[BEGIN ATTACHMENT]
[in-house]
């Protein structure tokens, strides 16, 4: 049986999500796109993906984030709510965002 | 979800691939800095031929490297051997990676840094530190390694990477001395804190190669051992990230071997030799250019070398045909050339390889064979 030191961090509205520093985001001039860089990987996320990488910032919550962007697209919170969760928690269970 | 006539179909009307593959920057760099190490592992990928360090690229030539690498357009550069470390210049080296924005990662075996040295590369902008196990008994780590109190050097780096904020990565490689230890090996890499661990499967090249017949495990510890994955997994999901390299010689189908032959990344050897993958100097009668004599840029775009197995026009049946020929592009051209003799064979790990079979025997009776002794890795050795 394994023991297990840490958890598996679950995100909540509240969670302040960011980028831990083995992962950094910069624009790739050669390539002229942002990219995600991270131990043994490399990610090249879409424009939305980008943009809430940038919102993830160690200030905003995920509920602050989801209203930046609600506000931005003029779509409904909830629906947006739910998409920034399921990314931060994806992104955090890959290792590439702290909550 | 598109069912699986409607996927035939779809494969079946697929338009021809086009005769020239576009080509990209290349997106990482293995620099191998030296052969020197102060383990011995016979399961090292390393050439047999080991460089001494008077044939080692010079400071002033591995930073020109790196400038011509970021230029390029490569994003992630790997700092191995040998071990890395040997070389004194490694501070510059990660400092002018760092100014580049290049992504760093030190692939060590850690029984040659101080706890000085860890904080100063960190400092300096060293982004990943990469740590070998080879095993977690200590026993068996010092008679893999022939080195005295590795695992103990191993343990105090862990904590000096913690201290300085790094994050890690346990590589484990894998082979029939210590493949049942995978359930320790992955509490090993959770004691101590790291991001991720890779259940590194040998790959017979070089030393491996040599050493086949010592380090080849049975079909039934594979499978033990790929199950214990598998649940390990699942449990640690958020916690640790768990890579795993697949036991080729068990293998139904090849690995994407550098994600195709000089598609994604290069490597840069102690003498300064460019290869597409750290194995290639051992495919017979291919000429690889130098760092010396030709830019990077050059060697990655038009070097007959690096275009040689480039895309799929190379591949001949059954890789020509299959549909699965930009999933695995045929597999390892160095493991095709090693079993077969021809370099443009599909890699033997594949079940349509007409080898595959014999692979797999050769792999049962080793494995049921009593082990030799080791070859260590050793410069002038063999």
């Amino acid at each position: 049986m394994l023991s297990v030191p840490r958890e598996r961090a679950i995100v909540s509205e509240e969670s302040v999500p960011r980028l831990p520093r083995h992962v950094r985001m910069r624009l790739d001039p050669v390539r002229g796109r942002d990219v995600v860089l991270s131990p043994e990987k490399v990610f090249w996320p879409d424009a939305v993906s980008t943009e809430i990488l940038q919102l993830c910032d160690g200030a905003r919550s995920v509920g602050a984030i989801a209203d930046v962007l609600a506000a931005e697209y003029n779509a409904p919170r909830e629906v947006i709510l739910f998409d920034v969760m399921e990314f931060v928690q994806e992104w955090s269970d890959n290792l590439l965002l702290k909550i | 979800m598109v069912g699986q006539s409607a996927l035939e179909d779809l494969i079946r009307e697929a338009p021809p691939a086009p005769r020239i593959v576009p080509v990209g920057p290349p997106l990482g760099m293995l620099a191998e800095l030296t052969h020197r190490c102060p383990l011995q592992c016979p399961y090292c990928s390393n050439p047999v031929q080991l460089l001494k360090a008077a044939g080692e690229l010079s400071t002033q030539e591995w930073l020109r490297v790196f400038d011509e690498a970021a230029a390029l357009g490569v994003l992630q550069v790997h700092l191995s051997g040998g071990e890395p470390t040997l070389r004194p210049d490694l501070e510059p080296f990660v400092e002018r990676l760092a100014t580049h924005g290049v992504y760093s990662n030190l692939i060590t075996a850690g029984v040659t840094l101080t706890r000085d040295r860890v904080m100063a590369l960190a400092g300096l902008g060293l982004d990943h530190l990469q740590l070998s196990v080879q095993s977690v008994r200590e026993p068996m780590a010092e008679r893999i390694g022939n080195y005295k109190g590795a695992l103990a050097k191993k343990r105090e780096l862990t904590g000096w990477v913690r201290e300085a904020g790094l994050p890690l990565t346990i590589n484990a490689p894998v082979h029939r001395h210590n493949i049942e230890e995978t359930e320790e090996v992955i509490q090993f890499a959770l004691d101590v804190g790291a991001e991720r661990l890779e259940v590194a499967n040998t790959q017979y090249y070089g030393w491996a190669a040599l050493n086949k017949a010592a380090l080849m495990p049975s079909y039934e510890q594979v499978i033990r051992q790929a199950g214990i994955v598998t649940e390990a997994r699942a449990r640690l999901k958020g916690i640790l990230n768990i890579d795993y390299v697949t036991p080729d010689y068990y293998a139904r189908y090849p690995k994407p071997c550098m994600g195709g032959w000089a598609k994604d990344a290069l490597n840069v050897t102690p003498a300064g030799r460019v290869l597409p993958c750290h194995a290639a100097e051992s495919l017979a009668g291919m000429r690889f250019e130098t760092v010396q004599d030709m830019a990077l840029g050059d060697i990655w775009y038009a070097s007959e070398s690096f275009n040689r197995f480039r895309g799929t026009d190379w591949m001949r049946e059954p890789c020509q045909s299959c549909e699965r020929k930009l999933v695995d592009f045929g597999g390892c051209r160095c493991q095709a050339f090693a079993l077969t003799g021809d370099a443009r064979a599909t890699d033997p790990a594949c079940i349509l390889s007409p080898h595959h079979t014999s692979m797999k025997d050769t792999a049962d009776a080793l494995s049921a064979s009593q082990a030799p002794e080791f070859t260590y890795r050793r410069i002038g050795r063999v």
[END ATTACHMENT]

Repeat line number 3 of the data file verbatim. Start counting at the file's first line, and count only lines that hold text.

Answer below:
């Amino acid at each position: 049986m394994l023991s297990v030191p840490r958890e598996r961090a679950i995100v909540s509205e509240e969670s302040v999500p960011r980028l831990p520093r083995h992962v950094r985001m910069r624009l790739d001039p050669v390539r002229g796109r942002d990219v995600v860089l991270s131990p043994e990987k490399v990610f090249w996320p879409d424009a939305v993906s980008t943009e809430i990488l940038q919102l993830c910032d160690g200030a905003r919550s995920v509920g602050a984030i989801a209203d930046v962007l609600a506000a931005e697209y003029n779509a409904p919170r909830e629906v947006i709510l739910f998409d920034v969760m399921e990314f931060v928690q994806e992104w955090s269970d890959n290792l590439l965002l702290k909550i | 979800m598109v069912g699986q006539s409607a996927l035939e179909d779809l494969i079946r009307e697929a338009p021809p691939a086009p005769r020239i593959v576009p080509v990209g920057p290349p997106l990482g760099m293995l620099a191998e800095l030296t052969h020197r190490c102060p383990l011995q592992c016979p399961y090292c990928s390393n050439p047999v031929q080991l460089l001494k360090a008077a044939g080692e690229l010079s400071t002033q030539e591995w930073l020109r490297v790196f400038d011509e690498a970021a230029a390029l357009g490569v994003l992630q550069v790997h700092l191995s051997g040998g071990e890395p470390t040997l070389r004194p210049d490694l501070e510059p080296f990660v400092e002018r990676l760092a100014t580049h924005g290049v992504y760093s990662n030190l692939i060590t075996a850690g029984v040659t840094l101080t706890r000085d040295r860890v904080m100063a590369l960190a400092g300096l902008g060293l982004d990943h530190l990469q740590l070998s196990v080879q095993s977690v008994r200590e026993p068996m780590a010092e008679r893999i390694g022939n080195y005295k109190g590795a695992l103990a050097k191993k343990r105090e780096l862990t904590g000096w990477v913690r201290e300085a904020g790094l994050p890690l990565t346990i590589n484990a490689p894998v082979h029939r001395h210590n493949i049942e230890e995978t359930e320790e090996v992955i509490q090993f890499a959770l004691d101590v804190g790291a991001e991720r661990l890779e259940v590194a499967n040998t790959q017979y090249y070089g030393w491996a190669a040599l050493n086949k017949a010592a380090l080849m495990p049975s079909y039934e510890q594979v499978i033990r051992q790929a199950g214990i994955v598998t649940e390990a997994r699942a449990r640690l999901k958020g916690i640790l990230n768990i890579d795993y390299v697949t036991p080729d010689y068990y293998a139904r189908y090849p690995k994407p071997c550098m994600g195709g032959w000089a598609k994604d990344a290069l490597n840069v050897t102690p003498a300064g030799r460019v290869l597409p993958c750290h194995a290639a100097e051992s495919l017979a009668g291919m000429r690889f250019e130098t760092v010396q004599d030709m830019a990077l840029g050059d060697i990655w775009y038009a070097s007959e070398s690096f275009n040689r197995f480039r895309g799929t026009d190379w591949m001949r049946e059954p890789c020509q045909s299959c549909e699965r020929k930009l999933v695995d592009f045929g597999g390892c051209r160095c493991q095709a050339f090693a079993l077969t003799g021809d370099a443009r064979a599909t890699d033997p790990a594949c079940i349509l390889s007409p080898h595959h079979t014999s692979m797999k025997d050769t792999a049962d009776a080793l494995s049921a064979s009593q082990a030799p002794e080791f070859t260590y890795r050793r410069i002038g050795r063999v």